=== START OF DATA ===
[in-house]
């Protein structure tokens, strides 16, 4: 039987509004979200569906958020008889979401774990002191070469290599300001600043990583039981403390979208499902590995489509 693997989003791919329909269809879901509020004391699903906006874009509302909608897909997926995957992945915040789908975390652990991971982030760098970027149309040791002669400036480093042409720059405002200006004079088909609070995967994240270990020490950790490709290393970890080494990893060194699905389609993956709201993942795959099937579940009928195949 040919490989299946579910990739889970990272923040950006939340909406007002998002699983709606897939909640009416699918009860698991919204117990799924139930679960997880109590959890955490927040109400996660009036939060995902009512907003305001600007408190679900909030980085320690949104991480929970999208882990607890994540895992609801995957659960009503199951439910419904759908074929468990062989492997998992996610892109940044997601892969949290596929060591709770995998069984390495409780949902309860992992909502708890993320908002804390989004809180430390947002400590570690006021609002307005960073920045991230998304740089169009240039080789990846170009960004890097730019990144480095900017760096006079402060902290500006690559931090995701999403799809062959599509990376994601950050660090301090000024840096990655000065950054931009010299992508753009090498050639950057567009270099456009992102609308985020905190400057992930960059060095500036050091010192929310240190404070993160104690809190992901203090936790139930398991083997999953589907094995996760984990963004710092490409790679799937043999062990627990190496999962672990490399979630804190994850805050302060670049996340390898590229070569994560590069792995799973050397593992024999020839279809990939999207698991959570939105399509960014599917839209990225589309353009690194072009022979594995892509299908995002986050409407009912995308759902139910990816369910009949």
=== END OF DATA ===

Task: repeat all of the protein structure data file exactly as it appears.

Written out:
[in-house]
């Protein structure tokens, strides 16, 4: 039987509004979200569906958020008889979401774990002191070469290599300001600043990583039981403390979208499902590995489509 693997989003791919329909269809879901509020004391699903906006874009509302909608897909997926995957992945915040789908975390652990991971982030760098970027149309040791002669400036480093042409720059405002200006004079088909609070995967994240270990020490950790490709290393970890080494990893060194699905389609993956709201993942795959099937579940009928195949 040919490989299946579910990739889970990272923040950006939340909406007002998002699983709606897939909640009416699918009860698991919204117990799924139930679960997880109590959890955490927040109400996660009036939060995902009512907003305001600007408190679900909030980085320690949104991480929970999208882990607890994540895992609801995957659960009503199951439910419904759908074929468990062989492997998992996610892109940044997601892969949290596929060591709770995998069984390495409780949902309860992992909502708890993320908002804390989004809180430390947002400590570690006021609002307005960073920045991230998304740089169009240039080789990846170009960004890097730019990144480095900017760096006079402060902290500006690559931090995701999403799809062959599509990376994601950050660090301090000024840096990655000065950054931009010299992508753009090498050639950057567009270099456009992102609308985020905190400057992930960059060095500036050091010192929310240190404070993160104690809190992901203090936790139930398991083997999953589907094995996760984990963004710092490409790679799937043999062990627990190496999962672990490399979630804190994850805050302060670049996340390898590229070569994560590069792995799973050397593992024999020839279809990939999207698991959570939105399509960014599917839209990225589309353009690194072009022979594995892509299908995002986050409407009912995308759902139910990816369910009949």